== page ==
Interest rate is an important factor to consider. In theory, the way to save the most money is to prioritise paying off the debts with the highest interest.
If you are disciplined and committed to paying off your debts, then make sure you meet all your minimum payments and funnel any extra cash you can into paying off the highest interest accounts first. Your debt situation, however, is usually complicated by a few other factors, of which we’ll explain below.
Credit cards often provide introductory offers, with 0% or lower-than-usual interest rates for a set time period. This can be on a number of things, including purchases that you make, balance transfers or cash withdrawals (but check your individual terms and conditions, as fees can sometimes apply, even within an introductory offer period).
To avoid paying any interest on these debts, the best thing to do is to pay them off before the introductory rate finishes.
However, that might not be the cheapest thing to do if you have more expensive debts elsewhere. This is because you will not be charged any interest throughout that initial period, as long as you stick to the terms of the agreement. So it can make more sense to focus on clearing the debt which currently charges the highest amount of interest.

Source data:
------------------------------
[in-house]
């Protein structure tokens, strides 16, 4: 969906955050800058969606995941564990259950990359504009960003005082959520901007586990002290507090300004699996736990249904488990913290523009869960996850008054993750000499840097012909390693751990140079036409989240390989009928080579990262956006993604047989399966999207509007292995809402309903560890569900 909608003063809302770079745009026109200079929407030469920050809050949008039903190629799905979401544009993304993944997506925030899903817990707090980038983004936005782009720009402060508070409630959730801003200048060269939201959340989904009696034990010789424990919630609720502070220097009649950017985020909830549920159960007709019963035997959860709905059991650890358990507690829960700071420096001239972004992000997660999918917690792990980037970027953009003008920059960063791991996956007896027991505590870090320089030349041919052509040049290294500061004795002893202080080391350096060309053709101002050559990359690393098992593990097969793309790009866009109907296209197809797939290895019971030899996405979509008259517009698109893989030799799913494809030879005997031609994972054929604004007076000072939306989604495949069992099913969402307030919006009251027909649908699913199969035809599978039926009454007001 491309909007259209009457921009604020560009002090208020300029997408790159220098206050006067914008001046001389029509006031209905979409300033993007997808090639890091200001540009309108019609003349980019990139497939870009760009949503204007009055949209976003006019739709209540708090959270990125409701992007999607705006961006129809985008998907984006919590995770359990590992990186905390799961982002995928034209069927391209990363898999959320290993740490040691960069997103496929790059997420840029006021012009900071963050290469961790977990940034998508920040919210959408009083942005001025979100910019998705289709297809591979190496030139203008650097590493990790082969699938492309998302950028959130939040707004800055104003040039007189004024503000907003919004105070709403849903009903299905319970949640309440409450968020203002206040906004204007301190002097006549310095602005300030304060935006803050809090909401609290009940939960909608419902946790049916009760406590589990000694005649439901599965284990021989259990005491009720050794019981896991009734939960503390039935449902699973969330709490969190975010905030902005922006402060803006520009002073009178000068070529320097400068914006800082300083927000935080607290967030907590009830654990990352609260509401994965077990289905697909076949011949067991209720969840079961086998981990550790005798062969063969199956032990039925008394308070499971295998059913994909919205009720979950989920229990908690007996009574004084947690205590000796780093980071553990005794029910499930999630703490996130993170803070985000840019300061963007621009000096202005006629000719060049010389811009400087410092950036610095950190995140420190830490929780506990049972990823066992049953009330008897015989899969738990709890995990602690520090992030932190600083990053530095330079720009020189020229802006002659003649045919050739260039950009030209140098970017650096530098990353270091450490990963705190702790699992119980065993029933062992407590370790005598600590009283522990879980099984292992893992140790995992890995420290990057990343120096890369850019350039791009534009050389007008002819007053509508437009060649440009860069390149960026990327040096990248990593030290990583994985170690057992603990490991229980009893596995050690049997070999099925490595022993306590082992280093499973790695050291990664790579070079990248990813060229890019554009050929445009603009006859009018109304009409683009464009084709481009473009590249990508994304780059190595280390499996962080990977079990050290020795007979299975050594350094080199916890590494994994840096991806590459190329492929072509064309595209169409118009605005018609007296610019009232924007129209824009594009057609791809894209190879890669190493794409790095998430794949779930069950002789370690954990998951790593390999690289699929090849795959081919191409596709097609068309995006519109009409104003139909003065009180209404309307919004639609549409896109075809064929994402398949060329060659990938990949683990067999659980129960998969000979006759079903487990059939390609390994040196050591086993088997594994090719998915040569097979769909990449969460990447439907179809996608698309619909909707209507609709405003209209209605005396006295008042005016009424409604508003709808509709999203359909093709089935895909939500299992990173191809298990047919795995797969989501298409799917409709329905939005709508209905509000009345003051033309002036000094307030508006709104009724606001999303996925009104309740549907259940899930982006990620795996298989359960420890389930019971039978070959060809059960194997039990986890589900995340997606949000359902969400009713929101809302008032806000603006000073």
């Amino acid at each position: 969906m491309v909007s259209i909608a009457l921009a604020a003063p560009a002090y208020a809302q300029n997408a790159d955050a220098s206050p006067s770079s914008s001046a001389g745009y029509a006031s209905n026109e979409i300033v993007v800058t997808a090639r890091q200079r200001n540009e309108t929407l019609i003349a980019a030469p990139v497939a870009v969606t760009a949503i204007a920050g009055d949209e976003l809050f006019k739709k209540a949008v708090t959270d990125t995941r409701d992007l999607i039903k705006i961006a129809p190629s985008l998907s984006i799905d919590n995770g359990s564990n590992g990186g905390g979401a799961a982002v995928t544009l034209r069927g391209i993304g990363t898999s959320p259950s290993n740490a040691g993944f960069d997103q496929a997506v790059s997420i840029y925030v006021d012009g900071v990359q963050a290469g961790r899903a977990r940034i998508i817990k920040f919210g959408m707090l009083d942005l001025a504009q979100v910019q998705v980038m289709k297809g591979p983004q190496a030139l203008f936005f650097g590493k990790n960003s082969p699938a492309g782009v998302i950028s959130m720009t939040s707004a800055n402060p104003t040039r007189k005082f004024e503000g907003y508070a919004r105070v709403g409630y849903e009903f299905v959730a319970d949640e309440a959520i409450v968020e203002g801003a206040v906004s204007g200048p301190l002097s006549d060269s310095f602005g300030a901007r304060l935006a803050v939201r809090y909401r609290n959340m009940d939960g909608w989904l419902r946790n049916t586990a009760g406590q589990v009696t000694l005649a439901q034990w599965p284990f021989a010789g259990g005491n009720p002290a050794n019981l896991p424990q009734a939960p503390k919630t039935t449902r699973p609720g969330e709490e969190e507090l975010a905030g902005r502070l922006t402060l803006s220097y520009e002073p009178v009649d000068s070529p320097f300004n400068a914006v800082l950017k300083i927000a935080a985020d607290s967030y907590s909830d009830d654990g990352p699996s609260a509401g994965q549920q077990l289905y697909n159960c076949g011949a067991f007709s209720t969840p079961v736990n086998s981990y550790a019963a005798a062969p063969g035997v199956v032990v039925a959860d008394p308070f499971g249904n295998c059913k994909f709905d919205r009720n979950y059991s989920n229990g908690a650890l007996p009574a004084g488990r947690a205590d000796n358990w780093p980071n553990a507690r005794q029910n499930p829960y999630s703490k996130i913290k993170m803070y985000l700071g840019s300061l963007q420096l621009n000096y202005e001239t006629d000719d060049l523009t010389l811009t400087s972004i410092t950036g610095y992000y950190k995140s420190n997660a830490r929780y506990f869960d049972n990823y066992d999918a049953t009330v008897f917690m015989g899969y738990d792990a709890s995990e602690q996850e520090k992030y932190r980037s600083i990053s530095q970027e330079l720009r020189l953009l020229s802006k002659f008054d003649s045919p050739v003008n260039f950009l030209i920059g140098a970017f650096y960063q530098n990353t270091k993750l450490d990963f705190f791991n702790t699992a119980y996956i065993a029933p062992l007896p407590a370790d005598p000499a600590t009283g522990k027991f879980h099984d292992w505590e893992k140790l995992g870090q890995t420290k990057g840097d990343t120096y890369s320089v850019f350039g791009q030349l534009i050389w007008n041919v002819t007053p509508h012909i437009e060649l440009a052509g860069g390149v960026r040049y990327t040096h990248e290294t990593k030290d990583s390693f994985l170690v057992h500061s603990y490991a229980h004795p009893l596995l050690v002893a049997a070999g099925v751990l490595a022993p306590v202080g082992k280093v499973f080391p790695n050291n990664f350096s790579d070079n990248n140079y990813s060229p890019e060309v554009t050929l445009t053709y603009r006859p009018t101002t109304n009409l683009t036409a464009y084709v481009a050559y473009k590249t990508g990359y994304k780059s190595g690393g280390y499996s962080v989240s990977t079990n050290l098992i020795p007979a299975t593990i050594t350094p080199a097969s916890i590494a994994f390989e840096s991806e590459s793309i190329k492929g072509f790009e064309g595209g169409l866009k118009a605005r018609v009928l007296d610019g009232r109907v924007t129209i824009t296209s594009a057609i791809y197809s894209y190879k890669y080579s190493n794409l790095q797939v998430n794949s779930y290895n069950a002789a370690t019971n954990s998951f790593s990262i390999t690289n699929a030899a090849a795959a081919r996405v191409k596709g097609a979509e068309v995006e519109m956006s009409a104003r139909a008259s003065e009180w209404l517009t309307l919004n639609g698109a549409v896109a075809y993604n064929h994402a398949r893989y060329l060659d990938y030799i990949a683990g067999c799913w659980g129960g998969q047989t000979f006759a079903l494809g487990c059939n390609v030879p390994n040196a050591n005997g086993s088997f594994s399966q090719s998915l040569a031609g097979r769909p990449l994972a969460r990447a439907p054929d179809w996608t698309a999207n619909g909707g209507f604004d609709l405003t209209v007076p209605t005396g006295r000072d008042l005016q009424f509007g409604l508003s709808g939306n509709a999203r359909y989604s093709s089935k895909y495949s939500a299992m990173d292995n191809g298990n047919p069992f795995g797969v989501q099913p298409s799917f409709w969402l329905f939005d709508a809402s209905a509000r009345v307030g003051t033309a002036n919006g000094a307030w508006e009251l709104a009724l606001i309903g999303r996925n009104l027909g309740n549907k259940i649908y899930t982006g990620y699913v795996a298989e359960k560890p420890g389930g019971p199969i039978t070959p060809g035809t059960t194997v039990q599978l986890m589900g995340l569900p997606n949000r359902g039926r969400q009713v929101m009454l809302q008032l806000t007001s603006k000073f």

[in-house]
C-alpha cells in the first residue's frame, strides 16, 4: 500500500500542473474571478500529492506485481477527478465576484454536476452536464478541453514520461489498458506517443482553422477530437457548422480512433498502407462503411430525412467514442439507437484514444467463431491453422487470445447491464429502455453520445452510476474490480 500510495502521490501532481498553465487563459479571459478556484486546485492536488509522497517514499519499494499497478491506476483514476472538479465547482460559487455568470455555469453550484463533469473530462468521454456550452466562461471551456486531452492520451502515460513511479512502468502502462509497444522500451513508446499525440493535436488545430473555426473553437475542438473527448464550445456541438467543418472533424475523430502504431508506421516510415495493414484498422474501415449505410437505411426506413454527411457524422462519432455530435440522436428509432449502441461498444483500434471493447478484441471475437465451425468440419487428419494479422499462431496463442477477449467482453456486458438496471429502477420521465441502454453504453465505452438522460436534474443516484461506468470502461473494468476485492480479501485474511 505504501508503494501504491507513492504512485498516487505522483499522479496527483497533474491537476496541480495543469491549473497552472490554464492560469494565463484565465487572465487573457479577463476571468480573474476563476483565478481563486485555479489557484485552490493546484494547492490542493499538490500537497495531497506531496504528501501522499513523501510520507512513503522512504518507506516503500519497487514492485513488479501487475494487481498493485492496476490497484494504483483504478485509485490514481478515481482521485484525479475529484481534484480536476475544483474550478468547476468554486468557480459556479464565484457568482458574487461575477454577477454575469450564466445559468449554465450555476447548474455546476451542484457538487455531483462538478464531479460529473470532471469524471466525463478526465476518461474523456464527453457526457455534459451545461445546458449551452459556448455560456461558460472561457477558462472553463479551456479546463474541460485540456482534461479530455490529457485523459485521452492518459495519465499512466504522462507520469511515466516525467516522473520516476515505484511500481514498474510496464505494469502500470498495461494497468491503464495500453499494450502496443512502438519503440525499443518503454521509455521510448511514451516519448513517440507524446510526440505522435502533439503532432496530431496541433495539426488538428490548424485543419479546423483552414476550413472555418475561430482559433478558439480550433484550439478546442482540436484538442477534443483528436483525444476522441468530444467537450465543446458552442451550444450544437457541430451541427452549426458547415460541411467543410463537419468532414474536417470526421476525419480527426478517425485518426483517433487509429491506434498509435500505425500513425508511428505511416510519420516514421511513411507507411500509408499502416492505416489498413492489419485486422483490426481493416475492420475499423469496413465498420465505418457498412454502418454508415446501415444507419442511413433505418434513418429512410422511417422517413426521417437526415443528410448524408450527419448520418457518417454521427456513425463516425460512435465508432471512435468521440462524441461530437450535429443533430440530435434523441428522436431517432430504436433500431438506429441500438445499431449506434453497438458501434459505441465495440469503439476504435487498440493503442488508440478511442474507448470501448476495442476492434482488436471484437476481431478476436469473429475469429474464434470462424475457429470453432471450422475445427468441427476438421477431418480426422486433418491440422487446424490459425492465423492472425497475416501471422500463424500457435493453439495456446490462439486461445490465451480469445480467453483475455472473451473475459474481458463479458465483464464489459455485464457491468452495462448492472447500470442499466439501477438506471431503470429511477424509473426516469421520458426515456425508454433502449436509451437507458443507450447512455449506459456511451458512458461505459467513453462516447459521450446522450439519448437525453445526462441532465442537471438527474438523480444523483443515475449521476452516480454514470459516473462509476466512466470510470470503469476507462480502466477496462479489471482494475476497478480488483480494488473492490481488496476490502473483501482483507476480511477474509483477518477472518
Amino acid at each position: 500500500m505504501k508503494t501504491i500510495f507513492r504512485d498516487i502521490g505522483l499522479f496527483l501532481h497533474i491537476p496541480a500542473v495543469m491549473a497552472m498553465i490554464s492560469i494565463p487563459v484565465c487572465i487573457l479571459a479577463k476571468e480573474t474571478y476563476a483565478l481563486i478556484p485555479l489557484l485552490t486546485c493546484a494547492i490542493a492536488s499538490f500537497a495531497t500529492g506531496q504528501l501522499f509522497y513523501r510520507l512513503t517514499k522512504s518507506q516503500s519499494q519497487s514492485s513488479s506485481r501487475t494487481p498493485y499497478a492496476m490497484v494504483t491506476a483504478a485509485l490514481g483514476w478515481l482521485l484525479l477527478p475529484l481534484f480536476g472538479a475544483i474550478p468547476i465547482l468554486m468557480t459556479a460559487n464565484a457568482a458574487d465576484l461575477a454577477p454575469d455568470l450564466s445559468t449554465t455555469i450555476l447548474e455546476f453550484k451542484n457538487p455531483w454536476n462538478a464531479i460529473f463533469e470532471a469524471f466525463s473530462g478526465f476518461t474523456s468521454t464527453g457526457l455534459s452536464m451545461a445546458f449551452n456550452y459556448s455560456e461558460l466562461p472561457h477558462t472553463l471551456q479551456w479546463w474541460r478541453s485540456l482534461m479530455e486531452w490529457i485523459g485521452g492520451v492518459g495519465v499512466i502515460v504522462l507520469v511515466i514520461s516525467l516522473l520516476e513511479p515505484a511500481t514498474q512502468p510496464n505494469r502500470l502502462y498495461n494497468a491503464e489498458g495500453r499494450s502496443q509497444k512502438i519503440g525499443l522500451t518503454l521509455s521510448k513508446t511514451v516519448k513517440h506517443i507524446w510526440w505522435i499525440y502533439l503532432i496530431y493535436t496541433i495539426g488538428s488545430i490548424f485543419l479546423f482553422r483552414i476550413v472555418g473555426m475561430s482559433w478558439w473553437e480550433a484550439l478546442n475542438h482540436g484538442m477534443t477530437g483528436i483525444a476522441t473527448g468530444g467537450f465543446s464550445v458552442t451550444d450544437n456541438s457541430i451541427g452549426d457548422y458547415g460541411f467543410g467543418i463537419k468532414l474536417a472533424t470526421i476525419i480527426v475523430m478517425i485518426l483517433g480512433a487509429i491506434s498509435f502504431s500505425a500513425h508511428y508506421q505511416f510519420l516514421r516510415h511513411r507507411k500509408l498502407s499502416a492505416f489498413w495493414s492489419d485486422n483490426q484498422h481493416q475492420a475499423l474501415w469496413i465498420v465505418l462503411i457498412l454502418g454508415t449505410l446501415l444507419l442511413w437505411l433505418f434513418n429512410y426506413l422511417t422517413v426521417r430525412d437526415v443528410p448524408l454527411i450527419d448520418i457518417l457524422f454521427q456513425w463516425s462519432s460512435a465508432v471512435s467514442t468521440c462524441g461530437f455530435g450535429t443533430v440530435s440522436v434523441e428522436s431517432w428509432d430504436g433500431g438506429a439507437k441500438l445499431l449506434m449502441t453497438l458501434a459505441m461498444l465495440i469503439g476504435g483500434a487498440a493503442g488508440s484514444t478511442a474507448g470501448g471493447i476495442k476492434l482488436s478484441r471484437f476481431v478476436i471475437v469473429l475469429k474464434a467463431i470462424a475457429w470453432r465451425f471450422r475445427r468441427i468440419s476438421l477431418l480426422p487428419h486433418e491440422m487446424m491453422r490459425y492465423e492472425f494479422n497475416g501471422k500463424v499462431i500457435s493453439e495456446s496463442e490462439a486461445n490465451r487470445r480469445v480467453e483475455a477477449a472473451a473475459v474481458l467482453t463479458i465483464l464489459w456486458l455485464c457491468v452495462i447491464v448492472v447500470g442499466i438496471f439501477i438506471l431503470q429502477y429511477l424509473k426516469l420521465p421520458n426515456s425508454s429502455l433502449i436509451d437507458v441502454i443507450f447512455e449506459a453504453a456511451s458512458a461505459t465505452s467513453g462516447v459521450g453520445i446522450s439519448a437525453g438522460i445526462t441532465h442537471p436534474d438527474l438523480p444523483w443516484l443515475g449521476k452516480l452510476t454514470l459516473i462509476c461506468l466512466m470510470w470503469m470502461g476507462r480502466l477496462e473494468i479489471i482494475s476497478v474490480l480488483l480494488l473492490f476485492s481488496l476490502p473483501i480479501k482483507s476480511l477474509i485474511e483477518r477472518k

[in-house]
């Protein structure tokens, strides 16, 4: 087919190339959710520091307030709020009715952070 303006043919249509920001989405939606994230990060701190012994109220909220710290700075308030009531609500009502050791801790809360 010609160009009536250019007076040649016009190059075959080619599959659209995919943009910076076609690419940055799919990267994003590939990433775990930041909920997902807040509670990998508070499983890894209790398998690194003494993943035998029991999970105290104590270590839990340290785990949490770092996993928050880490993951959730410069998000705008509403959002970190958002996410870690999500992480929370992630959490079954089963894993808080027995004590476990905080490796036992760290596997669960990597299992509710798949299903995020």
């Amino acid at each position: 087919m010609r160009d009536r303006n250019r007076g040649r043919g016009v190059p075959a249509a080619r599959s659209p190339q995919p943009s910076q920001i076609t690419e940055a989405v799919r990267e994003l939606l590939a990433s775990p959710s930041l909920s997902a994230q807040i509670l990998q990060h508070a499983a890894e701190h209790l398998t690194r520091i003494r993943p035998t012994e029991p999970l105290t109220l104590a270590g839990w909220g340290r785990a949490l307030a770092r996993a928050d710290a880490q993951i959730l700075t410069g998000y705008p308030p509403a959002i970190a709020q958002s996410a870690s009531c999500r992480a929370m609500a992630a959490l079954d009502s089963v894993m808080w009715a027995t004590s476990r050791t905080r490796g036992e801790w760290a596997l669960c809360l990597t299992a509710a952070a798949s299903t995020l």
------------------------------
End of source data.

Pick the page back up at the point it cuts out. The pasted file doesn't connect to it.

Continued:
Just remember to always meet your contractual minimum payments on time, every time on your lower priority debts. Consider setting up a direct debit for at least the minimum amount so you never miss a payment.
That said, it’s worth looking into the costs of the debt beyond the introductory period if you cannot clear it in full before the end. If the rate becomes higher than that on your other existing debts, any savings may then be cancelled out by the impending higher charges.
Work out the total amount payable across the full timeframe of all your debts. This should give you a good indication of which debt is the most expensive, and which debt to pay off first.